Lots of people would argue with the idea of saving money when you’ve got debt to pay off, but I think it’s a good idea. You never know when some kind of unexpected expense is going to pop up, and having some money put aside to cover it is better than going deeper into debt, in my opinion.

    I particularly like the 9% rule. That’s a good way to look at it, although I suppose you could choose whatever rate you’re comfortable with as the measuring stick.

  2. Brad says:

    Mike:

    I think you’ve hit the nail on the head. It’s all about deciding what % is the unbearable debt. Obviously all of us would be happy to borrow money at 0% and we’re all reluctant to at 20%. The key is to figure out at what rate you can do something better with the money. If you’re confident you can make 8% in the stock market, it makes sense to borrow money at 4%. Just be sure to remember tax implications!

  3. Great post ! Saving is the only future solution’s for our life. It can help out if any situation comes in someone’s life. And yes, it will be little hard to starts saving while the debt is following next to life. Therefore, a commitment must be make on the spending habits. Moreover, the tips you had provided here are really informative. Thanks for sharing such lovely tips.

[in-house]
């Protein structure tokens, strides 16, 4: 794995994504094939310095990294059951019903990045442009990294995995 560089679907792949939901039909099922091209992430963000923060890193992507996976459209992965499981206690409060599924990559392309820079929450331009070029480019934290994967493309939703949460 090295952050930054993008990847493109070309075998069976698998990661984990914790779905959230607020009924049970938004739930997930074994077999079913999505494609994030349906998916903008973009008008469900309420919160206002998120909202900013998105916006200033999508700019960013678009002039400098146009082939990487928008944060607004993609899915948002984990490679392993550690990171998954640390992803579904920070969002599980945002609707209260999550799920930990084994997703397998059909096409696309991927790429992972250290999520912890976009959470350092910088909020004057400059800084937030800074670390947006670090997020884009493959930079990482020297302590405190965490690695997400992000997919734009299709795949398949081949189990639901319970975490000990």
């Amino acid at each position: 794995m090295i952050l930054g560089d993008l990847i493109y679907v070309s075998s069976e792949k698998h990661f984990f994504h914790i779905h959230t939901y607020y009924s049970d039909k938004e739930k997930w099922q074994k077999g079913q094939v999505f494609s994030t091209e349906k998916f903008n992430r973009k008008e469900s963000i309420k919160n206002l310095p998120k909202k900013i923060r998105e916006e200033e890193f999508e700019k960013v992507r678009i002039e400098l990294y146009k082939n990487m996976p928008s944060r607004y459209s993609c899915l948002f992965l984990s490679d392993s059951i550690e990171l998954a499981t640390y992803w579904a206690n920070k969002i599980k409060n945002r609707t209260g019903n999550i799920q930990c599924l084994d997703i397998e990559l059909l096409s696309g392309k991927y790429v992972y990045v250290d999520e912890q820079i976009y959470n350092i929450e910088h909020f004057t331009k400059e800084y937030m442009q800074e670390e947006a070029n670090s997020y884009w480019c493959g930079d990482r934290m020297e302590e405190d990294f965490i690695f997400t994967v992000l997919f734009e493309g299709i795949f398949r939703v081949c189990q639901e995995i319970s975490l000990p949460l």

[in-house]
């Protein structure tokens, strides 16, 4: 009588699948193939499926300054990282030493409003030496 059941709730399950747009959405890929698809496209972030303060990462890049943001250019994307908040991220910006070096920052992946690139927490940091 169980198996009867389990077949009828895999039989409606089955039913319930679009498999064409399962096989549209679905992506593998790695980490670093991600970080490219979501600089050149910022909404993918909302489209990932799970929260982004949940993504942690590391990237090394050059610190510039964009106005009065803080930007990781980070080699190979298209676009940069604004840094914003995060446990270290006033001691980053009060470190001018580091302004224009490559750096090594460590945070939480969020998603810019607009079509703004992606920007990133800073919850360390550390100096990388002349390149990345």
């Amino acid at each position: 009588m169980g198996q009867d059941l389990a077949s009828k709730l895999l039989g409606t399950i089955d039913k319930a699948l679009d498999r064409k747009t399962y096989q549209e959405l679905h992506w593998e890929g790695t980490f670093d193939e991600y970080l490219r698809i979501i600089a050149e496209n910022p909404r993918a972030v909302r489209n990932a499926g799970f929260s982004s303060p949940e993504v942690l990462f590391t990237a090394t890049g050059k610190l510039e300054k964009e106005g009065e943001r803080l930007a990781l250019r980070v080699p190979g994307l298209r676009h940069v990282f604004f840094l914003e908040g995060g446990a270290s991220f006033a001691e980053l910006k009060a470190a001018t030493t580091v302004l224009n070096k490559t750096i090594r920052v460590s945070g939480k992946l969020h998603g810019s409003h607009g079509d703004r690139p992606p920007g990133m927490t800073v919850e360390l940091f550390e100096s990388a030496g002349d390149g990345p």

4. I agree with Mike and with this blog. While it seems counterproductive to save money while you are paying off credit card debt, it’s a great habit to get into.Of course, you have to consider paying off the debt that’s at the highest rate, but tucking money away because you might need it more in the future is an effective strategy and a good insurance policy you may want to call on if and when you really need the money.

  5. I use to be in the ‘consolidate debt with credit cards’ club in the past. Unfortunately, those days of 0% for 24 months are long gone. Plus, now they charge huge fees (5%) to transfer balances. Add that to the rate over a year and your rate is sometimes now more like 10%. I also got screwed when Chase took their minimum payments from 2% to 4% on my balance that was fixed for the life of the loan at 3%. Better watch what you do with credit cards cause they can change their mind anytime.